So here is a fun one.

This question and answer:

Why aren't my include guards preventing recursive inclusion and multiple symbol definitions?

Has a link as part of the answer What they are not protecting you from is multiple definitions in separate translation units. This is also explained in this Q&A on StackOverflow.. This link points to here:

Why include guards do not prevent multiple function definitions?

Which has been marked as a duplicate back to the original question. How do you handle that one?

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    What, exactly, is the problem that needs to be handled? The link is to an actual answer. That answer is still there, and still contains the advertised information. Seems all is fine to me. – Cody Gray Sep 10 '14 at 6:39
  • No problem, thats why i tagged it as a discussion! So i guess your answer could be, you dont handle it, that is fine – Fantastic Mr Fox Sep 10 '14 at 6:44

If the two questions are duplicates and the duplicity is only identified after answers have been given to both then it can happen that good, useful answers to the one common question are distributed over both instances.

I think the official stance is to leave everything like it is. And indeed the quoted answer links to an answer of the duplicate question, not to the question itself (which is a duplicate).

Btw. one could think about moving all the useful answers to one canonical question and have the duplicate questions only stand without any answers in order to make life easier for the visitor so he doesn't have to read several questions to get all relevant answers but then questions which are marked for duplicates may not be a 100% identical and anyway this would be more like a job for moderators, wouldn't it.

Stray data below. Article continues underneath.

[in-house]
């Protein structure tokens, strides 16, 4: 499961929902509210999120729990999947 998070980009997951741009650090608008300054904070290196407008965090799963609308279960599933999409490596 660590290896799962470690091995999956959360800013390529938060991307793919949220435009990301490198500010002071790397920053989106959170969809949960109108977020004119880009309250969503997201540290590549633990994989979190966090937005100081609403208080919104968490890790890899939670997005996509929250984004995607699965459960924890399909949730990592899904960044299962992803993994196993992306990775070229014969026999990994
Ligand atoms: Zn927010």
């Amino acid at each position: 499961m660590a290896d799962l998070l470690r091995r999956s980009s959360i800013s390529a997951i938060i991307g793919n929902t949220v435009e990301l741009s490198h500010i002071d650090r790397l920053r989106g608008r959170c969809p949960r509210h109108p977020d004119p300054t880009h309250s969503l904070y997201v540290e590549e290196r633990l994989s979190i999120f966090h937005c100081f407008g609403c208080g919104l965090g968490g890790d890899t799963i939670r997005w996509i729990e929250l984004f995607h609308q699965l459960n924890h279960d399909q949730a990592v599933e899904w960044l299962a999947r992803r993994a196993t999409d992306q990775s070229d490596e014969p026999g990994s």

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    Actually, the official stance is that all info from the closed question should be added to the duplication-target, so as many people as possible will benefit from it (Don't forget mentioning the source where appropriate). Anyone seeing it could do so by posting their own answer / suggesting refinements to existing answers. (If appropriate, one can suggest the moderators should merge the questions) – Deduplicator Sep 10 '14 at 14:34
  • @Deduplicator The first part of that is right, but the second isn't. Moderators have the ability to merge a duplicate question with another question, which automatically transfers all of the answers. That means you don't have to repost them, which eliminates the problem of having to give credit. And better yet, it actually ensures that the original poster gets the reputation she is due. Flag duplicate questions (with good answers) for merger if appropriate. (Edit: Oh, hey. You say that eventually. Oh well.) – Cody Gray Sep 11 '14 at 6:22
  • @CodyGray I wonder why this is done so seldom? Most duplicates I encounter are not merged and answers are scattered. – Trilarion Sep 11 '14 at 7:09
  • Because they have to be manually flagged for merger, and a moderator has to agree with and process your flag. Not all questions are suitable for merging, but there are quite a few that it would be appropriate for. – Cody Gray Sep 11 '14 at 20:29

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